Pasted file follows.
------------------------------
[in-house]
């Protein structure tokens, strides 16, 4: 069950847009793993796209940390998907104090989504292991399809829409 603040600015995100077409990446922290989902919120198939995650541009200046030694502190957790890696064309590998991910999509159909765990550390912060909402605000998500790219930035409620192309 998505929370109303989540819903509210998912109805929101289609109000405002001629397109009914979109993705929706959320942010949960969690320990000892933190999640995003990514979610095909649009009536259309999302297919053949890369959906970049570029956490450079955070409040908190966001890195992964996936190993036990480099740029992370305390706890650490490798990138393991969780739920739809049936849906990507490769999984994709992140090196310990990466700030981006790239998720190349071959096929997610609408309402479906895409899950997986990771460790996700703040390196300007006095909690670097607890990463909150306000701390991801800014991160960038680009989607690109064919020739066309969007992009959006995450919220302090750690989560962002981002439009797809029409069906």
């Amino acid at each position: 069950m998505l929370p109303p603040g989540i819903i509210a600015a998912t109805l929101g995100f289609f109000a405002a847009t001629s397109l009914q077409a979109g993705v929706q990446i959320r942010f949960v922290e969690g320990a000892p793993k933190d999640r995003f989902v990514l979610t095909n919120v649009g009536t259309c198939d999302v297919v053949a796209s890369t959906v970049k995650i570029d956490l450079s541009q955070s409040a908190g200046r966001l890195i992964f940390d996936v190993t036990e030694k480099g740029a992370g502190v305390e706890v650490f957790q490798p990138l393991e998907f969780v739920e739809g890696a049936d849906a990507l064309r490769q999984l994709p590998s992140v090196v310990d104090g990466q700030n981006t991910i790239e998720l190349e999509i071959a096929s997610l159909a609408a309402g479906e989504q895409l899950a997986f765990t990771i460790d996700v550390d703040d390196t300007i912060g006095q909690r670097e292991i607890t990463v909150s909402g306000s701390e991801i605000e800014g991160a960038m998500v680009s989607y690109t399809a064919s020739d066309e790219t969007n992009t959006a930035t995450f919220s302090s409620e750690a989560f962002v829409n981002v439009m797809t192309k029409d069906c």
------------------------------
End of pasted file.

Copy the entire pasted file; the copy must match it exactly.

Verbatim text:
[in-house]
């Protein structure tokens, strides 16, 4: 069950847009793993796209940390998907104090989504292991399809829409 603040600015995100077409990446922290989902919120198939995650541009200046030694502190957790890696064309590998991910999509159909765990550390912060909402605000998500790219930035409620192309 998505929370109303989540819903509210998912109805929101289609109000405002001629397109009914979109993705929706959320942010949960969690320990000892933190999640995003990514979610095909649009009536259309999302297919053949890369959906970049570029956490450079955070409040908190966001890195992964996936190993036990480099740029992370305390706890650490490798990138393991969780739920739809049936849906990507490769999984994709992140090196310990990466700030981006790239998720190349071959096929997610609408309402479906895409899950997986990771460790996700703040390196300007006095909690670097607890990463909150306000701390991801800014991160960038680009989607690109064919020739066309969007992009959006995450919220302090750690989560962002981002439009797809029409069906």
């Amino acid at each position: 069950m998505l929370p109303p603040g989540i819903i509210a600015a998912t109805l929101g995100f289609f109000a405002a847009t001629s397109l009914q077409a979109g993705v929706q990446i959320r942010f949960v922290e969690g320990a000892p793993k933190d999640r995003f989902v990514l979610t095909n919120v649009g009536t259309c198939d999302v297919v053949a796209s890369t959906v970049k995650i570029d956490l450079s541009q955070s409040a908190g200046r966001l890195i992964f940390d996936v190993t036990e030694k480099g740029a992370g502190v305390e706890v650490f957790q490798p990138l393991e998907f969780v739920e739809g890696a049936d849906a990507l064309r490769q999984l994709p590998s992140v090196v310990d104090g990466q700030n981006t991910i790239e998720l190349e999509i071959a096929s997610l159909a609408a309402g479906e989504q895409l899950a997986f765990t990771i460790d996700v550390d703040d390196t300007i912060g006095q909690r670097e292991i607890t990463v909150s909402g306000s701390e991801i605000e800014g991160a960038m998500v680009s989607y690109t399809a064919s020739d066309e790219t969007n992009t959006a930035t995450f919220s302090s409620e750690a989560f962002v829409n981002v439009m797809t192309k029409d069906c």